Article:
Eurovision drawing deemed too much for Icelandic audience

The Icelandic national selection for the Eurovision Song Contest took place on Saturday and viewers mostly agree that the show was outstanding. However things took a bit of an unexpected turn when the host of the evening asked one of the guests to show his “Eurovision inspired” drawings.

Cartoonist, writer and comedian Hugleikur Dagsson.

Host Ragnhildur Steinunn Jónsdóttir was interviewing cartoonist, writer and comedian Hugleikur Dagsson when the incident came up (“fast forward” to 1:52:02).

“Too good. Too much of an honor! I love you Hugleikur Dagsson!”

Hugleikur, who is known for his ironic drawings, has published three books with art work inspired by Icelandic “Eurovision-songs”, and Ragnhildur asked him to show some of his work to the audience.

Among the drawings that viewers go to see were Hugleikur’s interpretation of The Bank of Joy (Gleðibankinn), Iceland’s first contribution to Eurovision in 1986. He also revealed a drawing inspired by Is it true? that ended up in second place in The Eurovision Song Contest in 2009.

The Bank of Joy (on the left) and Is it True?

But when Hugleikur was about to show his interpretation of the song My Last Dance (Minn hinnsti dans) from 1997, Ragnhildur stopped him in his tracks. Judging by the expression on her face it seems that Ragnhildur simply thought that the drawing might be too much for the audience.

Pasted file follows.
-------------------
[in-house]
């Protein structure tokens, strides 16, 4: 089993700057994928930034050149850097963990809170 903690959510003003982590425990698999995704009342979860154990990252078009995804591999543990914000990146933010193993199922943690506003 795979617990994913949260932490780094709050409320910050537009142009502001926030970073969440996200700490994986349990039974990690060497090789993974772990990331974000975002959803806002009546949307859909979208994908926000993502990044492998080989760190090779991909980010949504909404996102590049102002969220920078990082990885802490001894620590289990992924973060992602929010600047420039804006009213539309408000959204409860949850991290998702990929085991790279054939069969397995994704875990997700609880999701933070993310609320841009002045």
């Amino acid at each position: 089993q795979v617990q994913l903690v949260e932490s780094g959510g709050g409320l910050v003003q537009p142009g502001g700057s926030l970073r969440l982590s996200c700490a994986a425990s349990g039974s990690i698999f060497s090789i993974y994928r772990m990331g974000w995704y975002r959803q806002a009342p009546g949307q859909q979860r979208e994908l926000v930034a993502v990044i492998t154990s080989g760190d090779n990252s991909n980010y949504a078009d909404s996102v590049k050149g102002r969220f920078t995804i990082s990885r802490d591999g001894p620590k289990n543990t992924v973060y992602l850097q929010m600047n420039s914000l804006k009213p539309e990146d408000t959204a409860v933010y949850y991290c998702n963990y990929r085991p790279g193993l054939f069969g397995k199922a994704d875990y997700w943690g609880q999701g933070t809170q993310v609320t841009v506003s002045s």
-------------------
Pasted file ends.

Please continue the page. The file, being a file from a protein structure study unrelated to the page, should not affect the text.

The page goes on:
However, Hugleikur has now granted GayIceland permission to publish the “My Last Dance” inspired drawing that the public in Iceland never got to see on Saturday night. As it turns out the drawing shows a blindfolded man, dancing with a cigarette in his mouth, with four men pointing a gun at him, execution style. 

My Last Dance: The drawing shows a blindfolded man, dancing with a cigarette in his mouth, with four men pointing a gun at him, execution style.

Many people remember Páll Óskar’s routine in The Point Theatre in Dublin, Ireland, where he performed My Last Dance in black leather pants, backed by four latex-clad girls “provocatively frolicking” on a white leather sofa.

The act – which is by many considered a Eurovison classic – raised a lot of controversy at the time, much like Hugleikur’s illustration, with BBC’s commentator Terry Wogan saying that Eurovision would never be the same again and he hoped Páll Óskars’s mother wasn’t watching!

It should therefor come as no surprise that Páll Óskar loves Hugleikur’s drawing.

“Too good. Too much of an honor! I love you Hugleikur Dagsson,” the pop singer wrote on his official Facebook page, after the contest on Saturday.

Main photo: A still from the contest, capturing moment when host Ragnhildur Steinunn stops Hugleikur from showing his drawing on national television. 

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